Last week I gave an insight into my Granny Morley (that is my great grandmother, Anna Maria Morley (1873-1958)) and how she influenced her immediate family as well as the legacy she passed on to her descendants. I mentioned that she was the type of person who saw a need and did her best to meet that need. That wasn’t confined to her family alone. One of the ‘needs’ that Granny came across was in the person of James (Jimmy) E Lyle. Jimmy was born in Brisbane, Queensland in 1921. As a child he lived with his family in and around South Brisbane and Wooloongabba. Granny got to know the family when they came to live in her street, Connor Street, Kangaroo Point.
The story goes that, as a child Jimmy had shown an artistic talent which Granny identified at an early stage. Granny felt so strongly that this talent should be nurtured, she paid for Jimmy to go to art school. Jimmy had a career in art for the rest of his life. He first studied art at the Central Technical College in Brisbane from 1937–39. He then studied at the Press Art School in London from 1952 to 1953 and The Julien Perren Art Academy in Paris in 1953. Jimmy traveled extensively in Europe and England and lived and worked in New Zealand but eventually settled back in his home town, Brisbane. His exhibitions include the Johnstone Gallery, Brisbane in 1948, the Auckland Art Gallery in 1958, and the International Art Gallery in Brisbane in 1973.
Jimmy also won a number of awards for his paintings, including the Warana Art Award, City of Ipswich 1981, and the Cultural Centre Queensland Award in 1982. He worked as a painter, portraitist, commercial artist and graphic designer. During 1957 and 1958, Jimmy designed three Australian stamps: the Royal Flying Doctor Service and Charles Kingsford Smith. In addition, he designed a Christmas greeting card series while working in New Zealand.
He kept in touch with the Morley family throughout his life and the family were very proud of his achievements. His photo and his paintings were proudly displayed and he was often talked about at family gatherings. Even as I was growing up there would be updates on what Jimmy Lyle was doing. He was family.
As far as I know, Jimmy didn’t marry. By the 1960s, though, he was living in Moorooka, Brisbane, with two family members, Edna and Robert Lyle. This is where he had his studio for many years. As I was researching him I found that he lived on a road, that as a child, our family frequently used. I attended Moorooka State School during my primary school years which was about 2 kilometres away, on that road. In all that time we never realised (at least, I didn’t but my parents may have) we were driving right past Jimmy’s house – to visit Aunty Elsie and Aunty Vera at Kangaroo Point. I have to admit that I never met Jimmy personally, or if I did, I was too young to remember. Because he was spoken of so often and affectionately, especially by my great aunts, I felt I knew him. There was a photo of a young Jimmy in military uniform that took pride of place in the Morley family home. Sadly, that photo has been lost. Probably for all time. He looked very handsome and had a neatly trimmed moustache. For me, he will always be that young man.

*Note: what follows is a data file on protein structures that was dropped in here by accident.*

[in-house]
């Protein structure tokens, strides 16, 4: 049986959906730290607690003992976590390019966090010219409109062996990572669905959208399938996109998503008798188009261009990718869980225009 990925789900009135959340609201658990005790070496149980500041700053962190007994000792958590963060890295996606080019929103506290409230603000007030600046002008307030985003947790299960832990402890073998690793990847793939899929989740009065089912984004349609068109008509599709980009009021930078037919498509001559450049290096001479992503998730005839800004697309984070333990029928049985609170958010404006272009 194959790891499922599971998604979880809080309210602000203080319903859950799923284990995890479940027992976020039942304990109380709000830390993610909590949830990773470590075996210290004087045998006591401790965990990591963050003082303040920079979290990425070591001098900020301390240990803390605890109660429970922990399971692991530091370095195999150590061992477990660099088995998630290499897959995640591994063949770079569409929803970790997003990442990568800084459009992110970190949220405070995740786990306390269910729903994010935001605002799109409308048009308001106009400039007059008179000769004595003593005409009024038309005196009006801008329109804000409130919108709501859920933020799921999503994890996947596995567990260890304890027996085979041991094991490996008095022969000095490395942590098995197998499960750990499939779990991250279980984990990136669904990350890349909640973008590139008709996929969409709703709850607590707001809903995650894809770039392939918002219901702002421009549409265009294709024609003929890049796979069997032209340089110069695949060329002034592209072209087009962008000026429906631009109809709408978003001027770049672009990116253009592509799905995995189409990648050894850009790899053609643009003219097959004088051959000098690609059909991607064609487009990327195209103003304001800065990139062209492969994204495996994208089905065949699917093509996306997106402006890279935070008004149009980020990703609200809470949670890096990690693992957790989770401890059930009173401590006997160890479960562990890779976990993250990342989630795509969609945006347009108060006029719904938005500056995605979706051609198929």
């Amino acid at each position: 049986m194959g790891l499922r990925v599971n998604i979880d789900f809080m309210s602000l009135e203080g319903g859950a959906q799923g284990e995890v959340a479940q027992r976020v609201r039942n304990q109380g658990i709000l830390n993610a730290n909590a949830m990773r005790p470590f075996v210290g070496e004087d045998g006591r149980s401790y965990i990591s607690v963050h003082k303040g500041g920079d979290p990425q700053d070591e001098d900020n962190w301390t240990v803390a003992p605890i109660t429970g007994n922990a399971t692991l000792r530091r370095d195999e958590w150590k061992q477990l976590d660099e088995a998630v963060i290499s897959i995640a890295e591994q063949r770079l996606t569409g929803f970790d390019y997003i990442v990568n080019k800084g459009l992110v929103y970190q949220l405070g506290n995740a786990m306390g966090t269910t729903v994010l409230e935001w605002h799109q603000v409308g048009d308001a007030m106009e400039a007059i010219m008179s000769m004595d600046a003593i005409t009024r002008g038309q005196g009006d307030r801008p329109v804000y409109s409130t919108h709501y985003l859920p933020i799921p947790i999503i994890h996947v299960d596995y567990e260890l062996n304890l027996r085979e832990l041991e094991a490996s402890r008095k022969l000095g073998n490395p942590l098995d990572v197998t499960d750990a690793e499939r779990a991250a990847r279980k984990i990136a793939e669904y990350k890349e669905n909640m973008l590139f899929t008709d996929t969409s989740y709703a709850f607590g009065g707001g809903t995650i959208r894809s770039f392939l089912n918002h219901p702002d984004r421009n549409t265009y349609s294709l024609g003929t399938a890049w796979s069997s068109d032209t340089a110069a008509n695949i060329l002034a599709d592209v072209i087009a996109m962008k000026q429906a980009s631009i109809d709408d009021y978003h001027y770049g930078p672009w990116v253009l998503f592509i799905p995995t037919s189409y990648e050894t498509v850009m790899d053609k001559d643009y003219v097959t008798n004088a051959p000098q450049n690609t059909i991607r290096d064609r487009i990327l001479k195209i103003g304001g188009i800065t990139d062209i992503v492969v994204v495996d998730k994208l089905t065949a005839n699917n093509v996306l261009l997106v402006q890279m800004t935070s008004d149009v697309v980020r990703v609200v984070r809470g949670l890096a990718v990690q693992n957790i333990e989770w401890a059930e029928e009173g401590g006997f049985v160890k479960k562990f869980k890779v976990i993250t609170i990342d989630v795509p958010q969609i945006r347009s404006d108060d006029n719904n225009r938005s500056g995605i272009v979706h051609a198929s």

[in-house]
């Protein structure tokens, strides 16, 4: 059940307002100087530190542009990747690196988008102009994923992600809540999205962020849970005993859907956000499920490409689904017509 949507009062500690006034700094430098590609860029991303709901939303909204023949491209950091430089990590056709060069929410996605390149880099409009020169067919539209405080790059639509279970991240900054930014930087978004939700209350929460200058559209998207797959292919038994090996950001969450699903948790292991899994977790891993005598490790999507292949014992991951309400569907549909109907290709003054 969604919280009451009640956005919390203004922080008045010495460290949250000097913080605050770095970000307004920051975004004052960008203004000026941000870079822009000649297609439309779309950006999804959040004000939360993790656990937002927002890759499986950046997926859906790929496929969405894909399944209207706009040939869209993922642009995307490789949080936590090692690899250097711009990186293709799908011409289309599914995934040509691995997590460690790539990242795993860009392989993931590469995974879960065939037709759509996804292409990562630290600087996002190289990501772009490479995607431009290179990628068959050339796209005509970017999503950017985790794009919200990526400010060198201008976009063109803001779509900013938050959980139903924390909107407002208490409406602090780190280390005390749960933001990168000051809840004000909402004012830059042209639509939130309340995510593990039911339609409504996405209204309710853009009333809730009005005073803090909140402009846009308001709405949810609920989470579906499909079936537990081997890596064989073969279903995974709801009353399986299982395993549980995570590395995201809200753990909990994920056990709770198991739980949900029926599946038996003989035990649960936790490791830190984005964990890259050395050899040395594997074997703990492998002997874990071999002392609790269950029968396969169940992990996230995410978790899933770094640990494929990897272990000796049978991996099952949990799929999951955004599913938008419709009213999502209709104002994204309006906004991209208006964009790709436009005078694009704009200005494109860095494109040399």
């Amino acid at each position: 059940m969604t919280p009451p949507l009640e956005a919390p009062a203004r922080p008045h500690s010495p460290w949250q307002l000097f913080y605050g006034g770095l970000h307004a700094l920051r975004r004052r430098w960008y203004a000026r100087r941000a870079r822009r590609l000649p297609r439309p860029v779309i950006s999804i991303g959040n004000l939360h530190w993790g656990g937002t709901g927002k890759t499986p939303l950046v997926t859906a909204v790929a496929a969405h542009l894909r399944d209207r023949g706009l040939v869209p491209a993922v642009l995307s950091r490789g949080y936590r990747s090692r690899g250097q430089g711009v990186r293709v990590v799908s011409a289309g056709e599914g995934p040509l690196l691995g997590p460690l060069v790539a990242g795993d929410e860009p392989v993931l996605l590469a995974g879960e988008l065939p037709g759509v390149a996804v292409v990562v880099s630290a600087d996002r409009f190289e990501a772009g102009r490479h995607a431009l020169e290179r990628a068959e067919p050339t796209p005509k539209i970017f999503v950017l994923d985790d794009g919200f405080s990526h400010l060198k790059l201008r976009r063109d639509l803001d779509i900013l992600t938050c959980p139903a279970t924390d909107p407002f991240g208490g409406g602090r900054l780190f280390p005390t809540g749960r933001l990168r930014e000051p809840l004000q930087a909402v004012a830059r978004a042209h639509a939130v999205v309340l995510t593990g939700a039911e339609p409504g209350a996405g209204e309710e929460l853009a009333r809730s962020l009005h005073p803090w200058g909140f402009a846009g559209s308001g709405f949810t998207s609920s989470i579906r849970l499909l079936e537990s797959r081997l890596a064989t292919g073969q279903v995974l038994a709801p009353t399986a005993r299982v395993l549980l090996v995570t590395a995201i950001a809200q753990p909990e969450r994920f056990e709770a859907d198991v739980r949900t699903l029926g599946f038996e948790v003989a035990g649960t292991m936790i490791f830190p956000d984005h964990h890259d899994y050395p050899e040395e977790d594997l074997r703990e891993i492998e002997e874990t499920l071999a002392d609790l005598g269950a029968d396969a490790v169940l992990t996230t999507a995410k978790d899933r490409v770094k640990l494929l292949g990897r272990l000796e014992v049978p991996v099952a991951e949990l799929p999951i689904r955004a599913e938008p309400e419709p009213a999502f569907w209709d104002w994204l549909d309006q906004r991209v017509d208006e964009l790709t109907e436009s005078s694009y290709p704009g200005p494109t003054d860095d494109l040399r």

I remember that under Granny’s (Aunty Elsie’s and Auntie Vera’s) house, there were some bits of rock in a container. They were very hard and sharp. We were told that Jimmy had climbed the Matterhorn in Switzerland, and chipped off pieces and brought them home to Australia. Not sure whether it is true but it certainly makes a great story, especially to a child.
I am fortunate to now own some of Jimmy’s paintings from when he was quite young (c1934-1938). These pieces and others were proudly hung in the Morley house at Kangaroo Point until the death of my great aunts Elsie and Vera in the late 1980s. Unfortunately, I do not know what happened to the other art works – some still life paintings, the Matterhorn and pen and ink drawings. Hopefully, they are being enjoyed by other families. Although Jimmy Lyle was a well regarded Brisbane artist, it is difficult to find any reference to him or his art. If you have one of Jimmy Lyle’s paintings or drawings, please let me know. I would love to hear about it.
It just goes to show that you never know what might come of your actions down the track. I don’t know what Granny thought would happen to the little boy with the budding talent. She just felt he should have some art lessons. Whatever she thought, her actions changed Jimmy’s life forever.